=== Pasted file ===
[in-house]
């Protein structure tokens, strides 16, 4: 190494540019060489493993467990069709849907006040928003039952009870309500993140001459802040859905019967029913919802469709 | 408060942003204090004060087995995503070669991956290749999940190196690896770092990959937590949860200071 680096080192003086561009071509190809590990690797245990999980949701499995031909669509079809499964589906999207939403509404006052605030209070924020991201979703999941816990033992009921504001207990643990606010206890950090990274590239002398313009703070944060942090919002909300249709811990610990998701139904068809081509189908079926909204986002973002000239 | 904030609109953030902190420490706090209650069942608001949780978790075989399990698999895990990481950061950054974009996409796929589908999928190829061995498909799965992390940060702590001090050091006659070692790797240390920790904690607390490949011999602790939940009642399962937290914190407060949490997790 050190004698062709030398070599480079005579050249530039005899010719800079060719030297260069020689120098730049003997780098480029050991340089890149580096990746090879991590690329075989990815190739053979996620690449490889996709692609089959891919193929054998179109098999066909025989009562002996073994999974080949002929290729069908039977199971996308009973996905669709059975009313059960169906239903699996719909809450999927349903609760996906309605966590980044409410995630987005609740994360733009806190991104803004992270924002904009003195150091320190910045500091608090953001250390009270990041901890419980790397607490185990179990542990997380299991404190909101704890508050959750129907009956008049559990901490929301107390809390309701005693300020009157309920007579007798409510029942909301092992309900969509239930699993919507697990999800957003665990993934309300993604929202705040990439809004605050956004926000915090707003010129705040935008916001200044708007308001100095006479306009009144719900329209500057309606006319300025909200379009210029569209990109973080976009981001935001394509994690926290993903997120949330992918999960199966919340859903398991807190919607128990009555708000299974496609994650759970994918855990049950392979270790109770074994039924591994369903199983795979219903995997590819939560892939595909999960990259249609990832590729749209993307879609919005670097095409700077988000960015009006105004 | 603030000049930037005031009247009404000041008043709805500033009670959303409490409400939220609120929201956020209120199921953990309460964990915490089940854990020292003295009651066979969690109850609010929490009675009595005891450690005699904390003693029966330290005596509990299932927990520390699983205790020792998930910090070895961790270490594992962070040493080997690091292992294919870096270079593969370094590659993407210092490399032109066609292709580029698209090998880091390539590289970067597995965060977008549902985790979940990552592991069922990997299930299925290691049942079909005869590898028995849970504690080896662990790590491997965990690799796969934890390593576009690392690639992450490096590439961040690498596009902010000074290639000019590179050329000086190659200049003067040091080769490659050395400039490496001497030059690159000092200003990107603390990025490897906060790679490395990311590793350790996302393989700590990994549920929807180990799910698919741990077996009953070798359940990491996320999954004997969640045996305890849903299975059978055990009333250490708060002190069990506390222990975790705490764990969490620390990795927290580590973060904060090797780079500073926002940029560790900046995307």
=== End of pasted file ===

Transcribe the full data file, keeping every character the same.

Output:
[in-house]
């Protein structure tokens, strides 16, 4: 190494540019060489493993467990069709849907006040928003039952009870309500993140001459802040859905019967029913919802469709 | 408060942003204090004060087995995503070669991956290749999940190196690896770092990959937590949860200071 680096080192003086561009071509190809590990690797245990999980949701499995031909669509079809499964589906999207939403509404006052605030209070924020991201979703999941816990033992009921504001207990643990606010206890950090990274590239002398313009703070944060942090919002909300249709811990610990998701139904068809081509189908079926909204986002973002000239 | 904030609109953030902190420490706090209650069942608001949780978790075989399990698999895990990481950061950054974009996409796929589908999928190829061995498909799965992390940060702590001090050091006659070692790797240390920790904690607390490949011999602790939940009642399962937290914190407060949490997790 050190004698062709030398070599480079005579050249530039005899010719800079060719030297260069020689120098730049003997780098480029050991340089890149580096990746090879991590690329075989990815190739053979996620690449490889996709692609089959891919193929054998179109098999066909025989009562002996073994999974080949002929290729069908039977199971996308009973996905669709059975009313059960169906239903699996719909809450999927349903609760996906309605966590980044409410995630987005609740994360733009806190991104803004992270924002904009003195150091320190910045500091608090953001250390009270990041901890419980790397607490185990179990542990997380299991404190909101704890508050959750129907009956008049559990901490929301107390809390309701005693300020009157309920007579007798409510029942909301092992309900969509239930699993919507697990999800957003665990993934309300993604929202705040990439809004605050956004926000915090707003010129705040935008916001200044708007308001100095006479306009009144719900329209500057309606006319300025909200379009210029569209990109973080976009981001935001394509994690926290993903997120949330992918999960199966919340859903398991807190919607128990009555708000299974496609994650759970994918855990049950392979270790109770074994039924591994369903199983795979219903995997590819939560892939595909999960990259249609990832590729749209993307879609919005670097095409700077988000960015009006105004 | 603030000049930037005031009247009404000041008043709805500033009670959303409490409400939220609120929201956020209120199921953990309460964990915490089940854990020292003295009651066979969690109850609010929490009675009595005891450690005699904390003693029966330290005596509990299932927990520390699983205790020792998930910090070895961790270490594992962070040493080997690091292992294919870096270079593969370094590659993407210092490399032109066609292709580029698209090998880091390539590289970067597995965060977008549902985790979940990552592991069922990997299930299925290691049942079909005869590898028995849970504690080896662990790590491997965990690799796969934890390593576009690392690639992450490096590439961040690498596009902010000074290639000019590179050329000086190659200049003067040091080769490659050395400039490496001497030059690159000092200003990107603390990025490897906060790679490395990311590793350790996302393989700590990994549920929807180990799910698919741990077996009953070798359940990491996320999954004997969640045996305890849903299975059978055990009333250490708060002190069990506390222990975790705490764990969490620390990795927290580590973060904060090797780079500073926002940029560790900046995307």